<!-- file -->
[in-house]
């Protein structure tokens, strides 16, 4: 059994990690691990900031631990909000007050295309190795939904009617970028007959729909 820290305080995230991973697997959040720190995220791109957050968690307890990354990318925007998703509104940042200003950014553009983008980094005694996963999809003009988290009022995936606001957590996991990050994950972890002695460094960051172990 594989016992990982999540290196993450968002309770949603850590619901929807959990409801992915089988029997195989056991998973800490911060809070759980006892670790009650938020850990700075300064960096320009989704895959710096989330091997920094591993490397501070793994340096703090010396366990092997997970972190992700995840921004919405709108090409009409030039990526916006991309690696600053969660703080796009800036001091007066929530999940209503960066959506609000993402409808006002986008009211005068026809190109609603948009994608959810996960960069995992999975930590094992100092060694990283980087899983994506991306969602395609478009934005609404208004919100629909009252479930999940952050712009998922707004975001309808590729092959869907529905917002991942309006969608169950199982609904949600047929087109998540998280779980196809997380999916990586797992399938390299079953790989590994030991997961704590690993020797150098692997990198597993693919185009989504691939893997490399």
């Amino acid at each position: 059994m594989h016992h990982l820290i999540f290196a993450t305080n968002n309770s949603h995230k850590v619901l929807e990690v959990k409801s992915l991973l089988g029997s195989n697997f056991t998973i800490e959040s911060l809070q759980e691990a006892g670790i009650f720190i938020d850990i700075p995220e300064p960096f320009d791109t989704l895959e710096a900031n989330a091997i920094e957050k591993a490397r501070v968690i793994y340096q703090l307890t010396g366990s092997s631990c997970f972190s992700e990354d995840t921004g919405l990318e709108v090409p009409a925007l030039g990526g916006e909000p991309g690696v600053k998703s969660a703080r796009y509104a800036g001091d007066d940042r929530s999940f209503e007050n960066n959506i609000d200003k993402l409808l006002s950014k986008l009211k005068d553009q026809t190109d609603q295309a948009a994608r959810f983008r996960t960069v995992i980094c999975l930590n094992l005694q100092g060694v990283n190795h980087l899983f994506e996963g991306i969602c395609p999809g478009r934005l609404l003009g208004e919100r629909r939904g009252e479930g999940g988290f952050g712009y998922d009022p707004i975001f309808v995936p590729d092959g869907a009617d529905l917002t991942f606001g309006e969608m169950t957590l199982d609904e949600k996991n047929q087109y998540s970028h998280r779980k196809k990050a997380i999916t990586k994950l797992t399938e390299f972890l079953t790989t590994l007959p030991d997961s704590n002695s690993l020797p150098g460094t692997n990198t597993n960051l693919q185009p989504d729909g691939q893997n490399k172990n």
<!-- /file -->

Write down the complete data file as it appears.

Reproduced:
[in-house]
């Protein structure tokens, strides 16, 4: 059994990690691990900031631990909000007050295309190795939904009617970028007959729909 820290305080995230991973697997959040720190995220791109957050968690307890990354990318925007998703509104940042200003950014553009983008980094005694996963999809003009988290009022995936606001957590996991990050994950972890002695460094960051172990 594989016992990982999540290196993450968002309770949603850590619901929807959990409801992915089988029997195989056991998973800490911060809070759980006892670790009650938020850990700075300064960096320009989704895959710096989330091997920094591993490397501070793994340096703090010396366990092997997970972190992700995840921004919405709108090409009409030039990526916006991309690696600053969660703080796009800036001091007066929530999940209503960066959506609000993402409808006002986008009211005068026809190109609603948009994608959810996960960069995992999975930590094992100092060694990283980087899983994506991306969602395609478009934005609404208004919100629909009252479930999940952050712009998922707004975001309808590729092959869907529905917002991942309006969608169950199982609904949600047929087109998540998280779980196809997380999916990586797992399938390299079953790989590994030991997961704590690993020797150098692997990198597993693919185009989504691939893997490399």
């Amino acid at each position: 059994m594989h016992h990982l820290i999540f290196a993450t305080n968002n309770s949603h995230k850590v619901l929807e990690v959990k409801s992915l991973l089988g029997s195989n697997f056991t998973i800490e959040s911060l809070q759980e691990a006892g670790i009650f720190i938020d850990i700075p995220e300064p960096f320009d791109t989704l895959e710096a900031n989330a091997i920094e957050k591993a490397r501070v968690i793994y340096q703090l307890t010396g366990s092997s631990c997970f972190s992700e990354d995840t921004g919405l990318e709108v090409p009409a925007l030039g990526g916006e909000p991309g690696v600053k998703s969660a703080r796009y509104a800036g001091d007066d940042r929530s999940f209503e007050n960066n959506i609000d200003k993402l409808l006002s950014k986008l009211k005068d553009q026809t190109d609603q295309a948009a994608r959810f983008r996960t960069v995992i980094c999975l930590n094992l005694q100092g060694v990283n190795h980087l899983f994506e996963g991306i969602c395609p999809g478009r934005l609404l003009g208004e919100r629909r939904g009252e479930g999940g988290f952050g712009y998922d009022p707004i975001f309808v995936p590729d092959g869907a009617d529905l917002t991942f606001g309006e969608m169950t957590l199982d609904e949600k996991n047929q087109y998540s970028h998280r779980k196809k990050a997380i999916t990586k994950l797992t399938e390299f972890l079953t790989t590994l007959p030991d997961s704590n002695s690993l020797p150098g460094t692997n990198t597993n960051l693919q185009p989504d729909g691939q893997n490399k172990n």